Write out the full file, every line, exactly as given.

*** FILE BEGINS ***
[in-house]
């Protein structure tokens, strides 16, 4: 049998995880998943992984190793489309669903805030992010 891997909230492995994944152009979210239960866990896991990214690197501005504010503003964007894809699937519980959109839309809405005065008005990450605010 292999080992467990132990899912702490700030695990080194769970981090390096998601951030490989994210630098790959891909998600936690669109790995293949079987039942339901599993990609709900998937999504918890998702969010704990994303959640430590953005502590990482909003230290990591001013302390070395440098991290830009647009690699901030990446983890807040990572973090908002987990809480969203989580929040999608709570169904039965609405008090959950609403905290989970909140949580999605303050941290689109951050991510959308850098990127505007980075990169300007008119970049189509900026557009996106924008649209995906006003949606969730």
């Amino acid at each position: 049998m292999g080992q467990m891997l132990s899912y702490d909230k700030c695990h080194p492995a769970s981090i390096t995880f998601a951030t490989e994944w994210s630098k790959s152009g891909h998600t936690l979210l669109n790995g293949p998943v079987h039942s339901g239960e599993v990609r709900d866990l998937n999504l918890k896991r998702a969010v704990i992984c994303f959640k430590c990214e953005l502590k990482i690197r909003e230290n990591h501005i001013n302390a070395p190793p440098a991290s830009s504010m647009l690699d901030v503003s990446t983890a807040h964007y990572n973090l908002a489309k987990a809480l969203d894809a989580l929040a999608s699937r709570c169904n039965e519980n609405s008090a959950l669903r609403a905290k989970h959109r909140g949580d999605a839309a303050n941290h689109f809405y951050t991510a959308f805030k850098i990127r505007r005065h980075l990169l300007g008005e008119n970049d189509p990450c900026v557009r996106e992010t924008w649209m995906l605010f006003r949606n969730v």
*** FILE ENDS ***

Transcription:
[in-house]
């Protein structure tokens, strides 16, 4: 049998995880998943992984190793489309669903805030992010 891997909230492995994944152009979210239960866990896991990214690197501005504010503003964007894809699937519980959109839309809405005065008005990450605010 292999080992467990132990899912702490700030695990080194769970981090390096998601951030490989994210630098790959891909998600936690669109790995293949079987039942339901599993990609709900998937999504918890998702969010704990994303959640430590953005502590990482909003230290990591001013302390070395440098991290830009647009690699901030990446983890807040990572973090908002987990809480969203989580929040999608709570169904039965609405008090959950609403905290989970909140949580999605303050941290689109951050991510959308850098990127505007980075990169300007008119970049189509900026557009996106924008649209995906006003949606969730």
């Amino acid at each position: 049998m292999g080992q467990m891997l132990s899912y702490d909230k700030c695990h080194p492995a769970s981090i390096t995880f998601a951030t490989e994944w994210s630098k790959s152009g891909h998600t936690l979210l669109n790995g293949p998943v079987h039942s339901g239960e599993v990609r709900d866990l998937n999504l918890k896991r998702a969010v704990i992984c994303f959640k430590c990214e953005l502590k990482i690197r909003e230290n990591h501005i001013n302390a070395p190793p440098a991290s830009s504010m647009l690699d901030v503003s990446t983890a807040h964007y990572n973090l908002a489309k987990a809480l969203d894809a989580l929040a999608s699937r709570c169904n039965e519980n609405s008090a959950l669903r609403a905290k989970h959109r909140g949580d999605a839309a303050n941290h689109f809405y951050t991510a959308f805030k850098i990127r505007r005065h980075l990169l300007g008005e008119n970049d189509p990450c900026v557009r996106e992010t924008w649209m995906l605010f006003r949606n969730v």